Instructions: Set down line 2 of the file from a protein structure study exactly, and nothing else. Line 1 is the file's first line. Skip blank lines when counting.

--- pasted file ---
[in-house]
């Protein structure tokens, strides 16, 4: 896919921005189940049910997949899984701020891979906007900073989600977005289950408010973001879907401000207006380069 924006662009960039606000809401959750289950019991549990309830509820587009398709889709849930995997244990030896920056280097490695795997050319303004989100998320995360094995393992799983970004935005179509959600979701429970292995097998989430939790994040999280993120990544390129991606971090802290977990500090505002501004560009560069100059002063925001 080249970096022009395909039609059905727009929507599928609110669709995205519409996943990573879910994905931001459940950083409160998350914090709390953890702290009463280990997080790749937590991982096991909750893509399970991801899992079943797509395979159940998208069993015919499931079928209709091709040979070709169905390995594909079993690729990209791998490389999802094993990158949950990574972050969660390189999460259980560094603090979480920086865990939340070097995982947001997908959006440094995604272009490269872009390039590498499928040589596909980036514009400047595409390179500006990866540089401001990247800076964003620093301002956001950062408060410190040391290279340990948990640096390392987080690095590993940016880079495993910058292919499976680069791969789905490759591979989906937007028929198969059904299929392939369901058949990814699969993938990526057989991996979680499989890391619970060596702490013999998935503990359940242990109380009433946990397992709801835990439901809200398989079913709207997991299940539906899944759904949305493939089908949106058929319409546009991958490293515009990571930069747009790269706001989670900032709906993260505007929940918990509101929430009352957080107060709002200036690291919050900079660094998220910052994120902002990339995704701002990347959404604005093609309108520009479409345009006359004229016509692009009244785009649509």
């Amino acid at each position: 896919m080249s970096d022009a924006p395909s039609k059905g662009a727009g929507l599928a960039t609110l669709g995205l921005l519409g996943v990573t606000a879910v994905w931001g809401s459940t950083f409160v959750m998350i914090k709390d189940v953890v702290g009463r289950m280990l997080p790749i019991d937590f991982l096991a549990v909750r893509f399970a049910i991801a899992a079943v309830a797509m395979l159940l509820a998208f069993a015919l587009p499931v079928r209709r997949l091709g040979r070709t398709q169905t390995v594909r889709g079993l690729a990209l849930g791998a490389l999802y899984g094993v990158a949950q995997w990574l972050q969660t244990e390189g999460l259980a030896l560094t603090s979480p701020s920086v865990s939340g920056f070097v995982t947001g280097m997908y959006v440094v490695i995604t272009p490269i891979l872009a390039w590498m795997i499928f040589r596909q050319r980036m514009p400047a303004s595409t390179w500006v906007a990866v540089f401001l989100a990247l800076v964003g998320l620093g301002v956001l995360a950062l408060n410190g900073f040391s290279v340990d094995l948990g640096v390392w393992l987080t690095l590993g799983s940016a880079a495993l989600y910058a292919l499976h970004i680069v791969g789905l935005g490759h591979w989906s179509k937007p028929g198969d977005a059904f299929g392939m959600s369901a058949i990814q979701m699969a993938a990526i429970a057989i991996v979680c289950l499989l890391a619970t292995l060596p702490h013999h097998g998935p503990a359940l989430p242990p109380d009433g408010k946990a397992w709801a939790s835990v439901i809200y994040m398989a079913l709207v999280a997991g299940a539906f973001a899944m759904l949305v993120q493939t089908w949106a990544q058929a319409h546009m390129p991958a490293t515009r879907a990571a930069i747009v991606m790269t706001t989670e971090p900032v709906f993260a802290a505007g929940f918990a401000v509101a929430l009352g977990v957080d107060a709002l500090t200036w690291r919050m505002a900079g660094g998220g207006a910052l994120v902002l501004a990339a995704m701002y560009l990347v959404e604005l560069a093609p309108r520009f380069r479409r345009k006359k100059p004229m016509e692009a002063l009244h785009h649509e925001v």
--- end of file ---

């Protein structure tokens, strides 16, 4: 896919921005189940049910997949899984701020891979906007900073989600977005289950408010973001879907401000207006380069 924006662009960039606000809401959750289950019991549990309830509820587009398709889709849930995997244990030896920056280097490695795997050319303004989100998320995360094995393992799983970004935005179509959600979701429970292995097998989430939790994040999280993120990544390129991606971090802290977990500090505002501004560009560069100059002063925001 080249970096022009395909039609059905727009929507599928609110669709995205519409996943990573879910994905931001459940950083409160998350914090709390953890702290009463280990997080790749937590991982096991909750893509399970991801899992079943797509395979159940998208069993015919499931079928209709091709040979070709169905390995594909079993690729990209791998490389999802094993990158949950990574972050969660390189999460259980560094603090979480920086865990939340070097995982947001997908959006440094995604272009490269872009390039590498499928040589596909980036514009400047595409390179500006990866540089401001990247800076964003620093301002956001950062408060410190040391290279340990948990640096390392987080690095590993940016880079495993910058292919499976680069791969789905490759591979989906937007028929198969059904299929392939369901058949990814699969993938990526057989991996979680499989890391619970060596702490013999998935503990359940242990109380009433946990397992709801835990439901809200398989079913709207997991299940539906899944759904949305493939089908949106058929319409546009991958490293515009990571930069747009790269706001989670900032709906993260505007929940918990509101929430009352957080107060709002200036690291919050900079660094998220910052994120902002990339995704701002990347959404604005093609309108520009479409345009006359004229016509692009009244785009649509």